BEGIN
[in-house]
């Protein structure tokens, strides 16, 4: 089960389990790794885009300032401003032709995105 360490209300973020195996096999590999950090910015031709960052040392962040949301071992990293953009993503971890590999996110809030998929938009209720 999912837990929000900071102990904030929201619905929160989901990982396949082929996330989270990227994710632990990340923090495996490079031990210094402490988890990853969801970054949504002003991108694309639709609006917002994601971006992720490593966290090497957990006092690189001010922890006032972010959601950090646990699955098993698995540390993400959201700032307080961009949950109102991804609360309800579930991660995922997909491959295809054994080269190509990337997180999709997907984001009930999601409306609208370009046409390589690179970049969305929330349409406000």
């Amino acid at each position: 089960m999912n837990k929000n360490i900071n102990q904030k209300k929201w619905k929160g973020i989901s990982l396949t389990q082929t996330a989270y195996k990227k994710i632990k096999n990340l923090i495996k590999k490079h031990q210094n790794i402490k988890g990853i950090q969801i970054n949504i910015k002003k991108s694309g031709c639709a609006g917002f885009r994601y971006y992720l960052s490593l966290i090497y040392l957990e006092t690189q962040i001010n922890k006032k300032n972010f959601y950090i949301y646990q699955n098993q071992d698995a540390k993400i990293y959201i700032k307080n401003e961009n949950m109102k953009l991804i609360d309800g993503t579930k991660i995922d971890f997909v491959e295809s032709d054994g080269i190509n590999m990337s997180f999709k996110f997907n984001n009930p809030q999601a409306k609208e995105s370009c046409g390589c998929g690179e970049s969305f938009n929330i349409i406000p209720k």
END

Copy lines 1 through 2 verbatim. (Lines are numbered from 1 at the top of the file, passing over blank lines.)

[in-house]
């Protein structure tokens, strides 16, 4: 089960389990790794885009300032401003032709995105 360490209300973020195996096999590999950090910015031709960052040392962040949301071992990293953009993503971890590999996110809030998929938009209720 999912837990929000900071102990904030929201619905929160989901990982396949082929996330989270990227994710632990990340923090495996490079031990210094402490988890990853969801970054949504002003991108694309639709609006917002994601971006992720490593966290090497957990006092690189001010922890006032972010959601950090646990699955098993698995540390993400959201700032307080961009949950109102991804609360309800579930991660995922997909491959295809054994080269190509990337997180999709997907984001009930999601409306609208370009046409390589690179970049969305929330349409406000």